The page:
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Couple will settle rental bias case for $2.7 million

Los Angeles Clippers owner and real estate mogul Donald T. Sterling and his wife, Rochelle, have agreed to a record settlement of more than $2.7-million regarding allegations that they discriminated against African Americans, Latinos and families with children at scores of apartment buildings they own in and around Los Angeles.

The settlement, which must be approved by U.S. District Judge Dale S. Fischer, is the largest ever obtained by the Justice Department in a housing discrimination case involving apartment rentals, officials said.

If approved, the settlement also would resolve a pair of related lawsuits by former tenants who alleged that they were discriminated against because of their race when they lived in one of the Sterlings’ buildings.

Under the agreement, the Sterlings’ insurers would pay $2.625 million to a fund for people who were allegedly harmed by their discriminatory practices, officials said.

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How many former tenants would receive money has not yet been determined, a Justice Department spokesman said. The proposed agreement also requires a $100,000 penalty to be paid to the government.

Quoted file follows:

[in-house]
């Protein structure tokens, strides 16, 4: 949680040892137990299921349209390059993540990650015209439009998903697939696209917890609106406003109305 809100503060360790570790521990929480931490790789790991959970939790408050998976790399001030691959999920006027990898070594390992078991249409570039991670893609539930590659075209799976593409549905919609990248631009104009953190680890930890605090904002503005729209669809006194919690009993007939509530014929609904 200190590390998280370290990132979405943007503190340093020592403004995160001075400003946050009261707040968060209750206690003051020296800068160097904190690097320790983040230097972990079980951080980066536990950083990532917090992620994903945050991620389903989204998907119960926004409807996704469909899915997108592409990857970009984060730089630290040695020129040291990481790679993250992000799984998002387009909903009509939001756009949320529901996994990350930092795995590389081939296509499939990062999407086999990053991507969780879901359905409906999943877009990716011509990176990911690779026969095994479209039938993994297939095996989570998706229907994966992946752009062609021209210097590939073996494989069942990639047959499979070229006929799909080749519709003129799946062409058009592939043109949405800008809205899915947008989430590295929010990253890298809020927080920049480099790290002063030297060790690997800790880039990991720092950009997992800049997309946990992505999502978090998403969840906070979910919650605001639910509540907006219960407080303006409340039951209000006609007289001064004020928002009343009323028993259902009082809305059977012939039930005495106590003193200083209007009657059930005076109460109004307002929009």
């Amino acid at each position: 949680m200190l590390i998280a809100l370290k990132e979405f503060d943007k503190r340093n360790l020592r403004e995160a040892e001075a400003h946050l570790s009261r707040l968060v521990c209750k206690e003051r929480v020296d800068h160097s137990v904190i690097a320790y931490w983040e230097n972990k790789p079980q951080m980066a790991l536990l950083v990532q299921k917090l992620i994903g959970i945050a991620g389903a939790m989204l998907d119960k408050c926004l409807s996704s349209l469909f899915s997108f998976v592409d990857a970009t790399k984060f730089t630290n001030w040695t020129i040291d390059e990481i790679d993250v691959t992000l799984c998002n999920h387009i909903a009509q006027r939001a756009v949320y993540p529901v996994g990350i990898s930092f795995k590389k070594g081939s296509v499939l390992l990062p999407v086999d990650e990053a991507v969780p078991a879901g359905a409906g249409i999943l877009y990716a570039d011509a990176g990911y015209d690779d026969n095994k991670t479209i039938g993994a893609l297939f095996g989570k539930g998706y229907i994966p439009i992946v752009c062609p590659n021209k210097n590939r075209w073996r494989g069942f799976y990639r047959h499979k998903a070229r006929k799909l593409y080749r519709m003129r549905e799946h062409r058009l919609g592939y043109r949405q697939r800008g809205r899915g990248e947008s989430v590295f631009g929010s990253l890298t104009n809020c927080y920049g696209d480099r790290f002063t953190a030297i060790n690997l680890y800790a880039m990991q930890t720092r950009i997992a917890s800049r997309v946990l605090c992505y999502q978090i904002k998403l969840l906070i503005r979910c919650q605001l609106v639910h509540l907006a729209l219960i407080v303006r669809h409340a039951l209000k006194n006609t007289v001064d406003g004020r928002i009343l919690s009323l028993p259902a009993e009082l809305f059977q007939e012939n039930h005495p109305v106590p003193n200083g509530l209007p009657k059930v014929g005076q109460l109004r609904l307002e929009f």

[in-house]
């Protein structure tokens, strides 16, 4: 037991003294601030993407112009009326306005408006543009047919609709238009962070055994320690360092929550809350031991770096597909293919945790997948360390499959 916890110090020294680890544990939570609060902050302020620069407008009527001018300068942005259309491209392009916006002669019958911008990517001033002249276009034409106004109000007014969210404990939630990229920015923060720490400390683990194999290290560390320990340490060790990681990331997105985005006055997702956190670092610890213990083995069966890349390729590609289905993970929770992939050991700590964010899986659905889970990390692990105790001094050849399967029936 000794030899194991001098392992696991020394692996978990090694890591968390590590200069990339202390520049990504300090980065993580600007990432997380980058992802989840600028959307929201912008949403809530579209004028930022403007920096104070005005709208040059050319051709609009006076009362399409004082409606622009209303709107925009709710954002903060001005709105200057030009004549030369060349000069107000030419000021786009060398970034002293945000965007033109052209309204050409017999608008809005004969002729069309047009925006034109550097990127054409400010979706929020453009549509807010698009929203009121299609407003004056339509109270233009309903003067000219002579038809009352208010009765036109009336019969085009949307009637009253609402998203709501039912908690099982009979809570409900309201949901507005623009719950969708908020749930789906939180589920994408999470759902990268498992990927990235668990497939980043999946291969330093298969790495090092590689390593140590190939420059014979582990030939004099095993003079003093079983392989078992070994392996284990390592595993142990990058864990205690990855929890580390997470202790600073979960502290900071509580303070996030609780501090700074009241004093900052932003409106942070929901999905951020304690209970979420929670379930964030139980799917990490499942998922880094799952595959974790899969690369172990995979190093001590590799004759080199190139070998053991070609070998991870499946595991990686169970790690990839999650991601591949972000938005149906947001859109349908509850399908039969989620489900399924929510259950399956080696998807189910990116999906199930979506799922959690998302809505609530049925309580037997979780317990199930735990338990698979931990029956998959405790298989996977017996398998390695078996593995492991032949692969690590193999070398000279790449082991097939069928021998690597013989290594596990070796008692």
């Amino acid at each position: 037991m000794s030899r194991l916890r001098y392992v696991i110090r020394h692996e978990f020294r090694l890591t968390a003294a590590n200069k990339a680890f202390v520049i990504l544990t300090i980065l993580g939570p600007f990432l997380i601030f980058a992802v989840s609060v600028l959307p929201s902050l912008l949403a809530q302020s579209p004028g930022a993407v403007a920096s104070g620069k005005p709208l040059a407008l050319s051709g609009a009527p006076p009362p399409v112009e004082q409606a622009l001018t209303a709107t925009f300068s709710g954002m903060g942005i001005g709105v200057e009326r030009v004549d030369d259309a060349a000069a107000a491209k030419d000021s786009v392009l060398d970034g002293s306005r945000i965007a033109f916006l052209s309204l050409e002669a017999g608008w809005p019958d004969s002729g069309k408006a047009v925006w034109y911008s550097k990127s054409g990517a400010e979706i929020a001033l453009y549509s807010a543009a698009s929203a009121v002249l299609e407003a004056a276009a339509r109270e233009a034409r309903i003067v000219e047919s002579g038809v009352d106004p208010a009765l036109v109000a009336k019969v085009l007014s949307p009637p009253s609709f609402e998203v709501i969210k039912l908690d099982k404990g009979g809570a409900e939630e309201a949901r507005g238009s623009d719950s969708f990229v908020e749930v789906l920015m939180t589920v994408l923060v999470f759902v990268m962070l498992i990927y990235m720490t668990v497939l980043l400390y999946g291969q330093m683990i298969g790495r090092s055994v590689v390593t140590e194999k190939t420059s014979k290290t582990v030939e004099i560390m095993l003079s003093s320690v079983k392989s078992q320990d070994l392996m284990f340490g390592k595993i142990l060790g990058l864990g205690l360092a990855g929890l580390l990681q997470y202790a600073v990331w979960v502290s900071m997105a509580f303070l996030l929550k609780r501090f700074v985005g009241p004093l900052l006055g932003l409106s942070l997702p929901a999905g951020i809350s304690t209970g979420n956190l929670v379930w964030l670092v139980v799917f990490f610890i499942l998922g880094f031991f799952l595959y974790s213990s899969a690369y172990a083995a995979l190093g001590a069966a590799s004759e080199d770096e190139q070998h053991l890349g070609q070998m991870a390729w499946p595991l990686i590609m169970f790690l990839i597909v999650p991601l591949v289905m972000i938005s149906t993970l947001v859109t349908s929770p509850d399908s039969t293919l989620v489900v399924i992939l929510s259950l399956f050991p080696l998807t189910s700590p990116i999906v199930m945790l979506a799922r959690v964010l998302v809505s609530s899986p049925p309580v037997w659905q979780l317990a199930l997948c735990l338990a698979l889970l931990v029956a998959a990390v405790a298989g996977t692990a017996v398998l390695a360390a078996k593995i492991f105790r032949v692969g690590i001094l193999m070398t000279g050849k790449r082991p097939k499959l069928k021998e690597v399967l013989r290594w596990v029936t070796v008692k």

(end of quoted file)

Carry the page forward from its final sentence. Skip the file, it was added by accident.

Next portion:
“The magnitude of this settlement demonstrates our commitment to vigorously prosecute violations of the Fair Housing Act,” Thomas E. Perez, head of the Justice Department’s Civil Rights Division, said in a statement.

“With tight mortgage credit and rising foreclosures, it is more important than ever that minorities not face discrimination when renting apartments,” Perez said.

Bob Platt, the Sterlings’ longtime attorney, said the couple decided to settle the case to avoid what they believed would be the far more costly expense of continued litigation.

“My clients vehemently and unequivocally deny that anyone was discriminated against,” Platt said in a statement. He said they maintained “a zero tolerance policy prohibiting all forms of housing discrimination.”

The Justice Department, Platt said, “could not prove a single violation of the Fair Housing Act.”

Under a 23-page “proposed consent order” that has been submitted to Fischer for her approval, the agreement is described as “a compromise of disputed claims . . . not to be construed as an admission of liability.”

A spokesman for the Justice Department declined to comment on Platt’s characterization of the case.

The Justice Department sued the Sterlings three years ago, accusing them of favoring Korean tenants while seeking to exclude blacks, Latinos and renters with children. Through their family trust and Beverly Hills Properties, the Sterlings own and manage about 120 apartment buildings with about 5,000 units in Los Angeles County, according to the Justice Department.

In court filings, Justice Department lawyers contend that the Sterlings made statements “indicating that African Americans and Hispanics were not desirable tenants and that they preferred Korean tenants” to occupy buildings they had purchased in Koreatown.